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Inconsequential word splurge

Shortly after starting my first ‘real’ job,  I received a piece of advice that cut deep.

I was 22 years old, and had spent the last 19 of them wanting to be a writer. A good writer I was not – my sentences were too long, my paragraphs stream-of-consciousness, my style a ridiculous mangle of the surreal and the self-indulgent.

Nonetheless, I was finally doing it for a living, and a journalist had swung by to offer tips. “Shorter is better,” he told me. “Simpler is better. Get rid of all the sub-clauses. Your copy should foreground its subject matter. Nobody cares what you personally think about x, y or z.”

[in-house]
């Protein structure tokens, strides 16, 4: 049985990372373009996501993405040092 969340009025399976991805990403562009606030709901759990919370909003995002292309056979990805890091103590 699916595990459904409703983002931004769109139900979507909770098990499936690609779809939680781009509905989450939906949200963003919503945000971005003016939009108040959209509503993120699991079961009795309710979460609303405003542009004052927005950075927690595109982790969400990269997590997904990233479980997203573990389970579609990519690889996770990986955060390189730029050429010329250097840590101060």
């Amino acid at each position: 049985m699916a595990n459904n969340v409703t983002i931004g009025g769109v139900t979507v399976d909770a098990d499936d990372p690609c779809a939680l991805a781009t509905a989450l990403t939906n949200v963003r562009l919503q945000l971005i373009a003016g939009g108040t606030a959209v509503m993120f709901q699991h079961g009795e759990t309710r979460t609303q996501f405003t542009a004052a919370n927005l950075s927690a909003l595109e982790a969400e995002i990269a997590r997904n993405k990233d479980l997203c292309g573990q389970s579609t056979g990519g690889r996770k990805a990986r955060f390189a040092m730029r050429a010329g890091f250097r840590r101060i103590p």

Most of these points hit home, and gradually my copy tightened up. But as time went by, I wasn’t just trimming the fat – I was butchering the very vocal cords. Nobody did care what I personally thought, so why bother churning out anything at all from a first-person stance?

I left that job eventually for a journalism MA, followed by my current job in B2B mags. It’s not exactly ‘writing from the heart’. As I expound the enactment of optimised automation systems for the medical devices sector, any ideas I once had about the writer – entertainer, interrogator, artist – have come to seem hopelessly ill-informed.

And yet I cannot help but miss my old way of writing. I’ve started a blog not because I have anything much to say, but purely because I need an outlet.

Inconsequential word splurge coming soon.


Categories: Miscellaneous

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Abi Millar

British freelance journalist living in the Netherlands

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